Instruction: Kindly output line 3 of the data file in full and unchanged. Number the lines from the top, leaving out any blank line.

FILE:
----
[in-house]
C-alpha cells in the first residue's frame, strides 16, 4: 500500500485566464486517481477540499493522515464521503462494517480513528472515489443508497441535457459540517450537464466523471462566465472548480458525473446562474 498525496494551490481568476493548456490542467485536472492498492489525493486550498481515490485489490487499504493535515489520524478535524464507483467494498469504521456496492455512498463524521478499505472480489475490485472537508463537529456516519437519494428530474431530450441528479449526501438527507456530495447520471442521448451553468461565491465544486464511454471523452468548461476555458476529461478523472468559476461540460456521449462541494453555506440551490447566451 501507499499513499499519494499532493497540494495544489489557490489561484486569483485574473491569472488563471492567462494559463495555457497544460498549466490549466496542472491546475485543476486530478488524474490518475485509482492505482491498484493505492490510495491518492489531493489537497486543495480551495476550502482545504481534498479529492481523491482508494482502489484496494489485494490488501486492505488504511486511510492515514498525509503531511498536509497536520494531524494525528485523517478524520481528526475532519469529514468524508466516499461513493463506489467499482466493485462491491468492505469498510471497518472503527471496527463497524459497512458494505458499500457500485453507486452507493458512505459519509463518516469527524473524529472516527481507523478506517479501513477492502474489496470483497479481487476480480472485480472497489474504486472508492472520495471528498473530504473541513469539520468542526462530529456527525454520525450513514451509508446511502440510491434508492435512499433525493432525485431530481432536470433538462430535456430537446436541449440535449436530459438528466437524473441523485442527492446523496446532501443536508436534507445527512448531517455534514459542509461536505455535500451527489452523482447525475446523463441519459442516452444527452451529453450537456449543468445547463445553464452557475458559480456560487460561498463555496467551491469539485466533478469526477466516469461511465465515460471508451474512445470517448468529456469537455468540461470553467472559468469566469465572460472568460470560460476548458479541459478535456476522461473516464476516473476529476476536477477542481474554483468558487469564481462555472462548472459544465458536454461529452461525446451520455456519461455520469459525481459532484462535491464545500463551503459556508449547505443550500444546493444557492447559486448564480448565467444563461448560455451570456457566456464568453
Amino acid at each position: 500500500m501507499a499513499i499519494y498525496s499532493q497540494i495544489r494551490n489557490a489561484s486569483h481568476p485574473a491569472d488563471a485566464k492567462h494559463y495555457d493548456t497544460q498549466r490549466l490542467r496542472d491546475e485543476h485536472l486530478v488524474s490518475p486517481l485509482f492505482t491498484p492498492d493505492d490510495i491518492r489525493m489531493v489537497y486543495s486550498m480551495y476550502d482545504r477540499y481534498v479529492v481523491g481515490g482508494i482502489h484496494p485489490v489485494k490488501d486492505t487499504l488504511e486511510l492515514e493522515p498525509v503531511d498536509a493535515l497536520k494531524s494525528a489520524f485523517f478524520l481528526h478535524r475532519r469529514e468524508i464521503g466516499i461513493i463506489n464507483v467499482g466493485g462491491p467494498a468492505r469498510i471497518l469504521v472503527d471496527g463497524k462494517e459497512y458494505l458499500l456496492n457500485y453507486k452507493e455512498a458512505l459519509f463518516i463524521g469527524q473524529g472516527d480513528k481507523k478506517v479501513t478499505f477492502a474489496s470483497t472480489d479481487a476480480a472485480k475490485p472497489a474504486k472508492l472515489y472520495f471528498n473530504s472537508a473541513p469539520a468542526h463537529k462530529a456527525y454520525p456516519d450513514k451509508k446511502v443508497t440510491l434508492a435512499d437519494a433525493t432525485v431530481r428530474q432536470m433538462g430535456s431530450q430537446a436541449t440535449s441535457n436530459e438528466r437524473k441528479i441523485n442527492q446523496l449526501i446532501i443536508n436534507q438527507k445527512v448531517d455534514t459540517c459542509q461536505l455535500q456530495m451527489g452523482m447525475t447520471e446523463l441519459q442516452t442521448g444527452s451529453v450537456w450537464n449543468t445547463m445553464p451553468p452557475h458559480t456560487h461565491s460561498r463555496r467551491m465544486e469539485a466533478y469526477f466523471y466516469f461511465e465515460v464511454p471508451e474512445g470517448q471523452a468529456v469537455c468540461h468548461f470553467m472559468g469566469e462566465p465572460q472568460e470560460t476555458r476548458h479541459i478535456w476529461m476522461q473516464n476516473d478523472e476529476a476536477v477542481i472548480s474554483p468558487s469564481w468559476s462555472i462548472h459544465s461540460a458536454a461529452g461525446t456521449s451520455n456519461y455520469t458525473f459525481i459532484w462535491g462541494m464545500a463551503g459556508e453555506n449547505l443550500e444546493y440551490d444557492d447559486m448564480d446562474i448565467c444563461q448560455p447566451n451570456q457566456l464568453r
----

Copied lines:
Amino acid at each position: 500500500m501507499a499513499i499519494y498525496s499532493q497540494i495544489r494551490n489557490a489561484s486569483h481568476p485574473a491569472d488563471a485566464k492567462h494559463y495555457d493548456t497544460q498549466r490549466l490542467r496542472d491546475e485543476h485536472l486530478v488524474s490518475p486517481l485509482f492505482t491498484p492498492d493505492d490510495i491518492r489525493m489531493v489537497y486543495s486550498m480551495y476550502d482545504r477540499y481534498v479529492v481523491g481515490g482508494i482502489h484496494p485489490v489485494k490488501d486492505t487499504l488504511e486511510l492515514e493522515p498525509v503531511d498536509a493535515l497536520k494531524s494525528a489520524f485523517f478524520l481528526h478535524r475532519r469529514e468524508i464521503g466516499i461513493i463506489n464507483v467499482g466493485g462491491p467494498a468492505r469498510i471497518l469504521v472503527d471496527g463497524k462494517e459497512y458494505l458499500l456496492n457500485y453507486k452507493e455512498a458512505l459519509f463518516i463524521g469527524q473524529g472516527d480513528k481507523k478506517v479501513t478499505f477492502a474489496s470483497t472480489d479481487a476480480a472485480k475490485p472497489a474504486k472508492l472515489y472520495f471528498n473530504s472537508a473541513p469539520a468542526h463537529k462530529a456527525y454520525p456516519d450513514k451509508k446511502v443508497t440510491l434508492a435512499d437519494a433525493t432525485v431530481r428530474q432536470m433538462g430535456s431530450q430537446a436541449t440535449s441535457n436530459e438528466r437524473k441528479i441523485n442527492q446523496l449526501i446532501i443536508n436534507q438527507k445527512v448531517d455534514t459540517c459542509q461536505l455535500q456530495m451527489g452523482m447525475t447520471e446523463l441519459q442516452t442521448g444527452s451529453v450537456w450537464n449543468t445547463m445553464p451553468p452557475h458559480t456560487h461565491s460561498r463555496r467551491m465544486e469539485a466533478y469526477f466523471y466516469f461511465e465515460v464511454p471508451e474512445g470517448q471523452a468529456v469537455c468540461h468548461f470553467m472559468g469566469e462566465p465572460q472568460e470560460t476555458r476548458h479541459i478535456w476529461m476522461q473516464n476516473d478523472e476529476a476536477v477542481i472548480s474554483p468558487s469564481w468559476s462555472i462548472h459544465s461540460a458536454a461529452g461525446t456521449s451520455n456519461y455520469t458525473f459525481i459532484w462535491g462541494m464545500a463551503g459556508e453555506n449547505l443550500e444546493y440551490d444557492d447559486m448564480d446562474i448565467c444563461q448560455p447566451n451570456q457566456l464568453r